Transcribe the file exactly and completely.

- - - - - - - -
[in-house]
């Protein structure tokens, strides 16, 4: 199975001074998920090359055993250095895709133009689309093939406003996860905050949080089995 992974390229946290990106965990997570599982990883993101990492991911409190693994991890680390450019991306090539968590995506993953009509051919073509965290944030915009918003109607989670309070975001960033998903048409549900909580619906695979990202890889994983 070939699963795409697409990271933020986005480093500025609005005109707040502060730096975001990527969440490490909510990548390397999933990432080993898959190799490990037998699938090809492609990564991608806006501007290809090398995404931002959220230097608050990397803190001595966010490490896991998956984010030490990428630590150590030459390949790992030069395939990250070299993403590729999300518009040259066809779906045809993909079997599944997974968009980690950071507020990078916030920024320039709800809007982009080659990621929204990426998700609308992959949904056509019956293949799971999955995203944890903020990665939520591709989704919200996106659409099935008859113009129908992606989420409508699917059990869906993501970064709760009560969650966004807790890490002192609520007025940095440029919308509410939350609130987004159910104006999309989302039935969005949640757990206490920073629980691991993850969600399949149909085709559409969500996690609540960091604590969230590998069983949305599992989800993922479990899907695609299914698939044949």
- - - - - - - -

[in-house]
């Protein structure tokens, strides 16, 4: 199975001074998920090359055993250095895709133009689309093939406003996860905050949080089995 992974390229946290990106965990997570599982990883993101990492991911409190693994991890680390450019991306090539968590995506993953009509051919073509965290944030915009918003109607989670309070975001960033998903048409549900909580619906695979990202890889994983 070939699963795409697409990271933020986005480093500025609005005109707040502060730096975001990527969440490490909510990548390397999933990432080993898959190799490990037998699938090809492609990564991608806006501007290809090398995404931002959220230097608050990397803190001595966010490490896991998956984010030490990428630590150590030459390949790992030069395939990250070299993403590729999300518009040259066809779906045809993909079997599944997974968009980690950071507020990078916030920024320039709800809007982009080659990621929204990426998700609308992959949904056509019956293949799971999955995203944890903020990665939520591709989704919200996106659409099935008859113009129908992606989420409508699917059990869906993501970064709760009560969650966004807790890490002192609520007025940095440029919308509410939350609130987004159910104006999309989302039935969005949640757990206490920073629980691991993850969600399949149909085709559409969500996690609540960091604590969230590998069983949305599992989800993922479990899907695609299914698939044949």